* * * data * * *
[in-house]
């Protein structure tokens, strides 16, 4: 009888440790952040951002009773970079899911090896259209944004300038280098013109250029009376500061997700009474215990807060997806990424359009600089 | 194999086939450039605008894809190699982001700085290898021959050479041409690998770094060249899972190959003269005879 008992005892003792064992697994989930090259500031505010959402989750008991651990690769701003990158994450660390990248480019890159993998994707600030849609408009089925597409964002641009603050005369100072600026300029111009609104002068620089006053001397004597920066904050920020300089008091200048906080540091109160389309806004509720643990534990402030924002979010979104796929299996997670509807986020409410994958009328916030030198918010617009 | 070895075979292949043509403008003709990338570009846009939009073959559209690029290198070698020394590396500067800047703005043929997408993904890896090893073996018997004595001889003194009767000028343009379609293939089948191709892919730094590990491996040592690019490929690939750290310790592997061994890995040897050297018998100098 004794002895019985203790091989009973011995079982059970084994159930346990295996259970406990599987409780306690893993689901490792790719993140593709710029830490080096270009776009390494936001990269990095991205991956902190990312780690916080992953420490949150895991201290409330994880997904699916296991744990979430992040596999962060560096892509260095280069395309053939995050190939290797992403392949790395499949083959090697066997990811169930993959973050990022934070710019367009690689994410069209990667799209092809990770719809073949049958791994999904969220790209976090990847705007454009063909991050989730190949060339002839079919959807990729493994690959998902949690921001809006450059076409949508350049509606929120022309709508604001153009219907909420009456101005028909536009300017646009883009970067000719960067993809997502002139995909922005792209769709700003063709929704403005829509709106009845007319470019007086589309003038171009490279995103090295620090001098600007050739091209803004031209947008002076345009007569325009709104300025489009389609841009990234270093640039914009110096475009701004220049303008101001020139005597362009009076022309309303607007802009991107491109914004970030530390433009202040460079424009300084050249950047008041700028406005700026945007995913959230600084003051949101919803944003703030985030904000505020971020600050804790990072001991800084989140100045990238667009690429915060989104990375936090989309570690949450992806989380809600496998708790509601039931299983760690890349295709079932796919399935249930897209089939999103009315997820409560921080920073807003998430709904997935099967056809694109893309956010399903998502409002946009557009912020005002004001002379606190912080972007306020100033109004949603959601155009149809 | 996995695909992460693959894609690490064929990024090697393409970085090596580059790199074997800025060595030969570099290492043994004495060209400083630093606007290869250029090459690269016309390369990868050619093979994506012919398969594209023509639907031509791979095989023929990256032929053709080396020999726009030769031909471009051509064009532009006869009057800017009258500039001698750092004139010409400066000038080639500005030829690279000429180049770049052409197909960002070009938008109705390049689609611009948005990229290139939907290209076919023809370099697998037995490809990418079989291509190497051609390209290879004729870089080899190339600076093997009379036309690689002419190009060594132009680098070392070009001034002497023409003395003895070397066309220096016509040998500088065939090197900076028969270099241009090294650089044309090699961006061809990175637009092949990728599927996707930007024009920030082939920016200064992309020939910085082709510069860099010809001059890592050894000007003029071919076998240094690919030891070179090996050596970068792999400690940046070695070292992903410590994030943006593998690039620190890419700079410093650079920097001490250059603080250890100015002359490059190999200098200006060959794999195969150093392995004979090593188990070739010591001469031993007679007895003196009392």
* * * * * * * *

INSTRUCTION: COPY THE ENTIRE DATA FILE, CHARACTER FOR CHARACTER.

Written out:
[in-house]
């Protein structure tokens, strides 16, 4: 009888440790952040951002009773970079899911090896259209944004300038280098013109250029009376500061997700009474215990807060997806990424359009600089 | 194999086939450039605008894809190699982001700085290898021959050479041409690998770094060249899972190959003269005879 008992005892003792064992697994989930090259500031505010959402989750008991651990690769701003990158994450660390990248480019890159993998994707600030849609408009089925597409964002641009603050005369100072600026300029111009609104002068620089006053001397004597920066904050920020300089008091200048906080540091109160389309806004509720643990534990402030924002979010979104796929299996997670509807986020409410994958009328916030030198918010617009 | 070895075979292949043509403008003709990338570009846009939009073959559209690029290198070698020394590396500067800047703005043929997408993904890896090893073996018997004595001889003194009767000028343009379609293939089948191709892919730094590990491996040592690019490929690939750290310790592997061994890995040897050297018998100098 004794002895019985203790091989009973011995079982059970084994159930346990295996259970406990599987409780306690893993689901490792790719993140593709710029830490080096270009776009390494936001990269990095991205991956902190990312780690916080992953420490949150895991201290409330994880997904699916296991744990979430992040596999962060560096892509260095280069395309053939995050190939290797992403392949790395499949083959090697066997990811169930993959973050990022934070710019367009690689994410069209990667799209092809990770719809073949049958791994999904969220790209976090990847705007454009063909991050989730190949060339002839079919959807990729493994690959998902949690921001809006450059076409949508350049509606929120022309709508604001153009219907909420009456101005028909536009300017646009883009970067000719960067993809997502002139995909922005792209769709700003063709929704403005829509709106009845007319470019007086589309003038171009490279995103090295620090001098600007050739091209803004031209947008002076345009007569325009709104300025489009389609841009990234270093640039914009110096475009701004220049303008101001020139005597362009009076022309309303607007802009991107491109914004970030530390433009202040460079424009300084050249950047008041700028406005700026945007995913959230600084003051949101919803944003703030985030904000505020971020600050804790990072001991800084989140100045990238667009690429915060989104990375936090989309570690949450992806989380809600496998708790509601039931299983760690890349295709079932796919399935249930897209089939999103009315997820409560921080920073807003998430709904997935099967056809694109893309956010399903998502409002946009557009912020005002004001002379606190912080972007306020100033109004949603959601155009149809 | 996995695909992460693959894609690490064929990024090697393409970085090596580059790199074997800025060595030969570099290492043994004495060209400083630093606007290869250029090459690269016309390369990868050619093979994506012919398969594209023509639907031509791979095989023929990256032929053709080396020999726009030769031909471009051509064009532009006869009057800017009258500039001698750092004139010409400066000038080639500005030829690279000429180049770049052409197909960002070009938008109705390049689609611009948005990229290139939907290209076919023809370099697998037995490809990418079989291509190497051609390209290879004729870089080899190339600076093997009379036309690689002419190009060594132009680098070392070009001034002497023409003395003895070397066309220096016509040998500088065939090197900076028969270099241009090294650089044309090699961006061809990175637009092949990728599927996707930007024009920030082939920016200064992309020939910085082709510069860099010809001059890592050894000007003029071919076998240094690919030891070179090996050596970068792999400690940046070695070292992903410590994030943006593998690039620190890419700079410093650079920097001490250059603080250890100015002359490059190999200098200006060959794999195969150093392995004979090593188990070739010591001469031993007679007895003196009392």